Last week I had the opportunity to attend the 31st annual meeting of the Australasian Society for Human Biology (ASHB) that was hold not far from Melbourne, in Ballarat. There were many interesting talks, ranging from bioarcheological studies from Southeast Asian populations to palaeonthropology research on Homo floresiensis. We presented a study on the dental macrowear pattern and cortical bone thickness in the Neanderthal mandible from Regourdou (Southwestern France).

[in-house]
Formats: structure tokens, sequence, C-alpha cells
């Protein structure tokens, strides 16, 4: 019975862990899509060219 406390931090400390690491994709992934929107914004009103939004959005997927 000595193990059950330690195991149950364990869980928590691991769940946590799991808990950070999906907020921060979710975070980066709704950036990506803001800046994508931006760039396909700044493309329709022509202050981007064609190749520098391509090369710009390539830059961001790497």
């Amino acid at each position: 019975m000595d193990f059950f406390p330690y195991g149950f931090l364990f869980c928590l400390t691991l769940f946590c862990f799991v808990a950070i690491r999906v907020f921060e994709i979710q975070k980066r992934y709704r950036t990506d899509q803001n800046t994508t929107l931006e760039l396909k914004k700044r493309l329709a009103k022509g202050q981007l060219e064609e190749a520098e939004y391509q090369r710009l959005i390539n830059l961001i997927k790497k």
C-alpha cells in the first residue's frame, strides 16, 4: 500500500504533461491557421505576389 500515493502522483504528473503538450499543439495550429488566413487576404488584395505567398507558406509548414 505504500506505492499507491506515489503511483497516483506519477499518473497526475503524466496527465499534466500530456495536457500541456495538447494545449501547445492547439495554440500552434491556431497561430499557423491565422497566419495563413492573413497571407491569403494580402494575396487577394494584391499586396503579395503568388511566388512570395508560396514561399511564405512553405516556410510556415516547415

It was interesting to see so many HDR students presenting their works, which was pretty impressive. Ballarat was an unusual location (because it is not a capital city), but I think it was an excellent choice. First, this town (the third largest inland city in Australia with a population of over 100,000 inhabitants) has a very rich architecture, with beautiful massive victorian style buildings, built during the gold-rush era. We were quite fortunate to have our conference at the beautiful Craig’s Royal Hotel (that you see in the photo below), built in 1862. Second, the Art Gallery of Ballarat was ruinning a new special exhibition called Romancing the Skull, that focused on how artists depict the human skull through time, and how the skull was used as a symbol for addressing social and political issues. A highly reccommended axhibition.